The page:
The tweet from the New York Times twitter feed says it all.

The saga over Museum Tower has officially become a national news story. One can only wonder if this is the result of Nasher architect Renzo Piano making good on his threat to “make trouble” for the owners of the high-rise condo development?

No one quite knows what to do. The condo developer and museum officials are at loggerheads. Fingers are being pointed. Mr. Piano is furious. The developer’s architect is aggrieved. The mayor is involved. A former official in the George W. Bush administration has been asked to mediate.

Sounds like things are heating up (pun intended!). Stay tuned …

 

Tom Luce, managing director and founding partner of Dallas law firm Hughes & Luce, has agreed to be the go-between as the Nasher Sculpture Center and Museum Tower look to find a solution to their very, very hot problem.

According to KERA’s Art+Seek blog, the Dallas Police and Fire Pension Fund, which owns the $200M Museum Tower, asked Luce to come on board. Here’s what Luce said:

“The Nasher Sculpture Center and the Museum Tower and the developers have jointly asked me to serve as facilitator to resolve all the open issues between the parties.  And they have affirmed to each other and to me that they want to resolve these issues as quickly as possible.  They have asked to help them do that and I’m pleased to undertake the mission.”

Italian architect Renzo Piano designed the very sensitive roof of the Nasher Sculpture Center.

If you’ve already read Tim Rogers’ May D Magazine cover story, you’ll know that this isn’t the first time that the Nasher and Museum Tower have tried to sort out their differences. Here’s how Rogers retells it:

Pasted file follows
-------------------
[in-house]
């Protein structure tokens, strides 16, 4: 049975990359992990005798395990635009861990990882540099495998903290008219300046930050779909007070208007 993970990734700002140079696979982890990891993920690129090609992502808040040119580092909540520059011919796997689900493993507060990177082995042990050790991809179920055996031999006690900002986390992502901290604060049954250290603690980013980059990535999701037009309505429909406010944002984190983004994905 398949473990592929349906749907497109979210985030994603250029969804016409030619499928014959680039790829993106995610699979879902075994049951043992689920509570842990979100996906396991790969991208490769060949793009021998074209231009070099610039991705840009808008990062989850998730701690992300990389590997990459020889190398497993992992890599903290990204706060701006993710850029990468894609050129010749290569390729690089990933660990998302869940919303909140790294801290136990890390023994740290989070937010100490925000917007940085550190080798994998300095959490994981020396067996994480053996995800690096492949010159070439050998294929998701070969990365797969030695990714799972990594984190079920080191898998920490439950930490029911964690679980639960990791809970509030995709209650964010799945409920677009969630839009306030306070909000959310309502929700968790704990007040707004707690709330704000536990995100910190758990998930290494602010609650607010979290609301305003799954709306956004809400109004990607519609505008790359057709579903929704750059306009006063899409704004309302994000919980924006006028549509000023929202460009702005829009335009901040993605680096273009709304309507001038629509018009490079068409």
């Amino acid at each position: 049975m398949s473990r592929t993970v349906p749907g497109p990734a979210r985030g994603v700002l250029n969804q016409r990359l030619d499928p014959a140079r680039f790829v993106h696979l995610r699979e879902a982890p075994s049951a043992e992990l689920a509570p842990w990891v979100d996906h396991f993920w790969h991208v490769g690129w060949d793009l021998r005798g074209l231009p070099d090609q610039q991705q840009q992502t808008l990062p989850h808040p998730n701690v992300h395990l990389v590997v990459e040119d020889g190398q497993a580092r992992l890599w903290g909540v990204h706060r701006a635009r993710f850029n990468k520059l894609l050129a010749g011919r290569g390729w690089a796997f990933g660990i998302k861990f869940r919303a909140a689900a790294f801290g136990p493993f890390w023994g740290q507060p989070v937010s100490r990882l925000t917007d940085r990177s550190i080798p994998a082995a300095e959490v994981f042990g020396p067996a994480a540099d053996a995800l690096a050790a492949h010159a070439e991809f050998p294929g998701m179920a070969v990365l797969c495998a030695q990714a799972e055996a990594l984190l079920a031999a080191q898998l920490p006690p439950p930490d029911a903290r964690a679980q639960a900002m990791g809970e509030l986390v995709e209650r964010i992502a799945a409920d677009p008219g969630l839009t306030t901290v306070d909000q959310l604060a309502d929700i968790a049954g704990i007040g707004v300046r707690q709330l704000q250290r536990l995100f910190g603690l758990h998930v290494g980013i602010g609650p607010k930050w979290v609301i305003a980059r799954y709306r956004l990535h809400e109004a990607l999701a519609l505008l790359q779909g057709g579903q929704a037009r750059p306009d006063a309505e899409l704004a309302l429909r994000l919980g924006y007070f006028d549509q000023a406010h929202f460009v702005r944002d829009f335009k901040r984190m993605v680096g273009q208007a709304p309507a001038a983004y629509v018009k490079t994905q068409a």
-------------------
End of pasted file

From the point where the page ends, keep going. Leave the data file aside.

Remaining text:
At some point, Strick had had enough. He pushed back his chair and stood up. “As far as we’re concerned, you guys created the problem,” he said. Strick is a soft-spoken man of enormous restraint. He’d clearly hit the breaking point. “It’s your problem to fix. We’re not going to touch our building. We’re not going to study a solution on our side. That’s the end of the discussion.”

Rogers offers some follow-up to the story, in which Nasher architect Renzo Piano says he’ll make some trouble for Museum Tower if they don’t do something to rectify the impact on his creation.

Here’s what I want to know: What do you think is the best solution to the problem? Do you think Piano could win if this goes to court?

I’ve had a response from Kristin Gibbins at the Nasher Sculpture Center about the new controversy over intense heat generated by Museum Tower’s curved glass windows:

CD: It’s not as if the Nasher and half the country has NOT known about Museum Tower going up for what, four years now, and that is made entirely of glass?

Kristin Gibbins: The issue is not that Museum Tower has a glass facade; the problem is caused by the type of glass used. Museum Tower could have used any number of types of glass that would not have caused the reflectivity issue. At 44% reflectivity, the glass that was chosen is at a much greater degree of reflectivity than the agreed upon covenants, and is at a greater reflectivity than indicated in Museum Tower’s reflectivity report. Any developer or architect should consider the fabric of the existing neighborhood when planning and designing new construction.

CD: The 15-page report by the owners of Museum Tower concedes the reflectivity of the glass, but says there’s really nothing you can do about it. Correction: THEY can do about it.

Kristin Gibbins: The transparent screen recommended by the Nasher Sculpture Center would eliminate the reflections while preserving the views from inside Museum Tower. This type of screen has been used many times, and in fact, could further reduce energy costs for Museum Tower.

Here is a link to Arup’s study showing the degrees of reflectivity and various screen solutions that have been used on high rises in other cities to solve similar problems.

 

 

Great article in Thursday’s Dallas Morning News by Michael Granberry about an ensuing battle between Museum Tower and the Nasher Sculpture Center that we can only hope won’t lead to the l-word: lawsuit. Of course, the story is behind the paywall, and I highly recommend you read it. If not, here’s a synopsis:

Sometimes it’s tough to get along with your neighbors, especially if they encroach on your property. With homes, it can be noise or the neighbor’s dog who defecates in your yard without clean up, or something else obnoxious that disrupts your quality and peace of life.